• Wash the leaves in cold water.• Place them in a large pan of boiling water for no longer than a minute – just to soften them.  • Remove the protruding edge of the central stem from each leaf. • Place the leaves individually flat in a shallow oven dish and allow to cool. • Gently fry the onions in 3 tablespoons of oil. • Add the remaining ingredients and stir the mixture just the once before removing from the heat. • Place 1 level teaspoon of the mixture in the centre of each leaf and fold the leaf to make a small rectangular package.    • Spread 5 vine leaves at the bottom of a shallow pan and place the dolmades next to each other in the pan with the folded side underneath. • When you have completed one layer, make another layer of dolmades on top of them and then finally a third layer. • Add the rest of the olive oil as well as 1 cup of water. • Place any remaining leaves across the top of the layers and then place a heavy plate on top to cover most of the surface. • Put the lid on the pan, bring to the boil and simmer for 30 minutes or until there is only oil and no water. • Remove the plate and add the lemon juice. • You may now remove the dolmades from the pan and serve.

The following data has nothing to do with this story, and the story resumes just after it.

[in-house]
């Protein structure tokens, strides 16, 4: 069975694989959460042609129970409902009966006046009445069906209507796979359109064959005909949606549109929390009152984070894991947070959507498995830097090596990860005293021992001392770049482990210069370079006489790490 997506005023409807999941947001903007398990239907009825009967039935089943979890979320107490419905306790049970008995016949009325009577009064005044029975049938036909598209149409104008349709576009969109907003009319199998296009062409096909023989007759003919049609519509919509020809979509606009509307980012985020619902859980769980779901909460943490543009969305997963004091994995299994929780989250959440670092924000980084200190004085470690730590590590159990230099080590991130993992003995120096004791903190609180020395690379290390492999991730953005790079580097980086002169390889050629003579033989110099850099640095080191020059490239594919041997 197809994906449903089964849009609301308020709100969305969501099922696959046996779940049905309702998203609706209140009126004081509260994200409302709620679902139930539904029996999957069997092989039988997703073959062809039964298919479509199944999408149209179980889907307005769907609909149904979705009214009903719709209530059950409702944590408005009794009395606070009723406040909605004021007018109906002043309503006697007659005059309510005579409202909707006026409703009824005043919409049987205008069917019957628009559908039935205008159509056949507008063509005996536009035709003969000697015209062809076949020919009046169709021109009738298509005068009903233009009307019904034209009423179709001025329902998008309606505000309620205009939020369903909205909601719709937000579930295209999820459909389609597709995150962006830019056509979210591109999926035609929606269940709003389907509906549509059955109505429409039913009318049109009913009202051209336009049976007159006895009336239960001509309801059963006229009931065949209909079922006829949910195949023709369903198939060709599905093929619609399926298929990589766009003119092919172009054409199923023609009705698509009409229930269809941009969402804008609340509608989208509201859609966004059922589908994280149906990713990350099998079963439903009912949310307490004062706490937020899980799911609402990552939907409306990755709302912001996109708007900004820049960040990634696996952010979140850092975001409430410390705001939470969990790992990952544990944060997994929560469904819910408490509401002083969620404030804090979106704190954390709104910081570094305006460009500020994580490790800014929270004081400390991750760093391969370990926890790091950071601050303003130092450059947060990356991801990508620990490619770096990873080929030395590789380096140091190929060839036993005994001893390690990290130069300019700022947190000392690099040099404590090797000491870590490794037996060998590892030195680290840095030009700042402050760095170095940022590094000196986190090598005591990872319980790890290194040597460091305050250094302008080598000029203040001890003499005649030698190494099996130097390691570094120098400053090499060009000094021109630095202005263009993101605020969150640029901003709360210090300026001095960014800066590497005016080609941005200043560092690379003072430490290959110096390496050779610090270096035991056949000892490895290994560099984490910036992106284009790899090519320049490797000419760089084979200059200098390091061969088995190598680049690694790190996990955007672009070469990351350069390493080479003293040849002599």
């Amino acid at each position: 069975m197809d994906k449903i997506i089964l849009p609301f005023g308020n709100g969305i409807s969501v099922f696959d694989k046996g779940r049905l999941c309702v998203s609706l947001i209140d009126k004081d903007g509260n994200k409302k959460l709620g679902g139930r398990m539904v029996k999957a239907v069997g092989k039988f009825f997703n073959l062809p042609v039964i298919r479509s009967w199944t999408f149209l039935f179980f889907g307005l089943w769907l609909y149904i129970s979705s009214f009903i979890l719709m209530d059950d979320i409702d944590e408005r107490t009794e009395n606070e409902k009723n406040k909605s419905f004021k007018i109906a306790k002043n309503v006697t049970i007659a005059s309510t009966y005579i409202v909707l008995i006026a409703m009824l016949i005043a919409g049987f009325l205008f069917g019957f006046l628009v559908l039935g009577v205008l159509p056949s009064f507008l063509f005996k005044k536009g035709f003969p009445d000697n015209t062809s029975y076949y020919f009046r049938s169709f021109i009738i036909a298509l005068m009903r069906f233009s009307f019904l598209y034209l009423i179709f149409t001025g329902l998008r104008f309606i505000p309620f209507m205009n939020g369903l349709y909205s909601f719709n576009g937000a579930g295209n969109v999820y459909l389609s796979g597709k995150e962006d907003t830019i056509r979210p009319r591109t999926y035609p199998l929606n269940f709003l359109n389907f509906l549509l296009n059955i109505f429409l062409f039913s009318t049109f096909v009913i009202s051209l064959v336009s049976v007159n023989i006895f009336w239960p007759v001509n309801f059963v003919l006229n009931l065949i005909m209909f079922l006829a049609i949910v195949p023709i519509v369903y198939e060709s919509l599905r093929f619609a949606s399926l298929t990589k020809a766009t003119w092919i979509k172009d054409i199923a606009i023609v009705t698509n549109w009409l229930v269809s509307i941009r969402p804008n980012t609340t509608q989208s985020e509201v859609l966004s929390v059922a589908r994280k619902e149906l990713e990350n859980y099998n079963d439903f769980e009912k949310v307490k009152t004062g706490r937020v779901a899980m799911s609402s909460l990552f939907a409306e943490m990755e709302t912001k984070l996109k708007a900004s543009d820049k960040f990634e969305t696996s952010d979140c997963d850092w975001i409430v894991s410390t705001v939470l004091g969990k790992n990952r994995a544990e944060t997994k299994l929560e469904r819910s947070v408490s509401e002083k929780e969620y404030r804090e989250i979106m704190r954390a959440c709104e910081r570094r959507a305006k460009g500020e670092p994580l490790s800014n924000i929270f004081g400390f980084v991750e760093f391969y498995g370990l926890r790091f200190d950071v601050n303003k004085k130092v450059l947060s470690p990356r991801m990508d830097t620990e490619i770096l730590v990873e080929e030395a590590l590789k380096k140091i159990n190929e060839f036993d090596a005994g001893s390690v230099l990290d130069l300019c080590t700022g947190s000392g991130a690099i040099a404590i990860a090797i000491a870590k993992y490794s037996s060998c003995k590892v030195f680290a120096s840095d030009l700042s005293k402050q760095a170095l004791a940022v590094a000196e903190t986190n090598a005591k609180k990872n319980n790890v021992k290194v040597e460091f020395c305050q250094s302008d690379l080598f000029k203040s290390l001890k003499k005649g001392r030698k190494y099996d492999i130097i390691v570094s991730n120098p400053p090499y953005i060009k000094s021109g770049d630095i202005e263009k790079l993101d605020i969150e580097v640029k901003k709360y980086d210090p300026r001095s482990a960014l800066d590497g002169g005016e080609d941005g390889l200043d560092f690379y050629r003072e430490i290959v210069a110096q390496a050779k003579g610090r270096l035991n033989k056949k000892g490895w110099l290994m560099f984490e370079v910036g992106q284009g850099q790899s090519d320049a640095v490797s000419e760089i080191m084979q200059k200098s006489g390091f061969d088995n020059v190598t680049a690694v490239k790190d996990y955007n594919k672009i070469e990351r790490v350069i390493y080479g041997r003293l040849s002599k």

Variations

Cooked ground beef or lamb can be added to the mixture inside the grape leaves.

Instead of the water, crushed tomatoes or tomato sauce can be poured over the dolmades before cooking.

I add oregano, thyme, and salt to my dolmade filling mixture.

I cook them in a baking dish in the oven instead of in a pot on the stove.

Free-range Cheesecake

This cheesecake is a wonderful golden colour from the bright orange yolks of eggs from free range hens.

1 1/2 cups graham cracker crumbs

1/2 cup butter, melted

1/3 cup granulated sugar

2 pkgs (each 250 g) cream cheese at room temperature

1/2 cup granulated sugar

4-6 eggs

1/3 cup 35% whipping cream (or sour cream)

2 tsp lemon juice or finely grated lemon rind or vanilla extract

2 tbsp all-purpose flour

– Preheat oven to 325 degrees F.  Grease 9-inch springform pan.  (I often use a muffin tin, or just a plain pyrex pan).  – In a food processor, combine graham cracker crumbs , butter, and 1/3 cup sugar.  Press into bottom and halfway up the side of the pan.  Bake in centre of oven until golden, about 12-14 minutes. – In a food processor, beat cream cheese with 3/4 cup sugar until very creamy.  Beat in eggs one at a time, beating well after each addition. Scrape down sides of bowl. Beat in cream and lemon rind or lemon juice or vanilla.  Beat in flour. Pour into crumb crust. – Bake in the centre of oven for 25 to 30 minutes at 325 F. Do not overcook. Turn oven off and leave oven door ajar. Let cheesecake sit in oven for two hours. – Cool to room temperature on rack. Chill at least four hours. Serve with fresh berries, if desired.

Allow your cheesecake to range outside at will.

See you all soon!

Jen, David, Bruce, Cassie, Stephanie, and Brent